The restriction on the monarch being Catholic (whilst being anti-Catholic) is actually a restriction on the Monarch, not Catholics.

Protestants did (do - if you classify anyone who ISN'T Catholic as "protestant") dominate Australian life, but this is due to them being a majority! You may as well say that white "Anglo-Celts" dominate Australian social, sporting and business life and this somehow "proves" that Australia is "racist". Catholics could also be every bit as chauvinistic as you claim “Protestants” are. My mother told me that when she was in the railways (‘60’s/’70’s – at the end of this period) to “get anywhere” it was common knowledge that you had to be either a) a freemason or b) Catholic! You can argue about Catholics being “forced” to act like this, but the fact is they did, and many still do.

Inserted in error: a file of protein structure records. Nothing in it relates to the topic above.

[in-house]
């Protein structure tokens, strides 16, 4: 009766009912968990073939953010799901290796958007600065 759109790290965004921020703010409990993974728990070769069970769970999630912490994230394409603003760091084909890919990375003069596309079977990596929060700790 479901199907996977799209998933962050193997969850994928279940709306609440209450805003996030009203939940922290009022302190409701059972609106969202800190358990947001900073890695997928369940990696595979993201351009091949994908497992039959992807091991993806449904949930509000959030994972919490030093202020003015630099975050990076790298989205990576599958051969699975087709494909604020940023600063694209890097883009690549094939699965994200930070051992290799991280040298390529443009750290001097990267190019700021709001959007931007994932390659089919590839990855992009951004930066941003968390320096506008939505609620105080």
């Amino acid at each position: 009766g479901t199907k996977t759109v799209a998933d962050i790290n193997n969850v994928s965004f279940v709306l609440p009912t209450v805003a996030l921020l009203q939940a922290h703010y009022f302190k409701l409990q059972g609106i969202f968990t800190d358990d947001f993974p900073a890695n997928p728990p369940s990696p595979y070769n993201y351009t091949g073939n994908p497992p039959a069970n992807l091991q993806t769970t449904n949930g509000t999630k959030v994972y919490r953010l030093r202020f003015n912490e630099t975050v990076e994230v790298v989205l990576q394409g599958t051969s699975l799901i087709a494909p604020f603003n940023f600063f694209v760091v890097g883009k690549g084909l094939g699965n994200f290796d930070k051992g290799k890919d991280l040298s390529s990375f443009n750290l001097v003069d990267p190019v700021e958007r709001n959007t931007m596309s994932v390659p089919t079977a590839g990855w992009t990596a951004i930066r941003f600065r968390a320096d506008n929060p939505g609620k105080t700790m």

Finally, the “Ascendency” refers to a period in Irish History. It was a time when the penal laws were in force. A time when there were restrictions on Catholic land ownership: Catholics couldn’t purchase land for example. Catholics were also excluded from all government appointments, denied the vote on the basis of Catholicism (rather than property qualification) and severe restrictions on Catholic Church practices (Bishops were banned in Ireland; no permanent Churches were allowed for Catholic worship). Protestants, a small minority, owned the vast bulk of the land, and exclusively comprised the Irish Parliament; made up all judiciary offices etc. Whatever evils of sectarianism there were in Australia, there is certainly nothing that can compare in any meaningful way to this, certainly not during Manix’s time in Australia much less today. At all times in its history the majority of voters for the ALP were non-Catholics (would have been Protestants in the old sectarian days). Yet they voted for a practicing Catholic in the form of Scullin (enough to make him PM); lapsed Catholics in Curtin and Chifley (they won huge majorities) and a practicing Catholic in Calwall (he came close to being PM in 1961, and was denied due to opposition from the Catholic DLP!). However much discrimination there may have been at times in Australia, it cannot be called a “Protestant Ascendency”, particularly since the Irish term specifically refers to a minority lording it over the majority, not the other way round. —Preceding unsigned comment added by 80.83.157.139 (talk) 16:25, 23 May 2011 (UTC)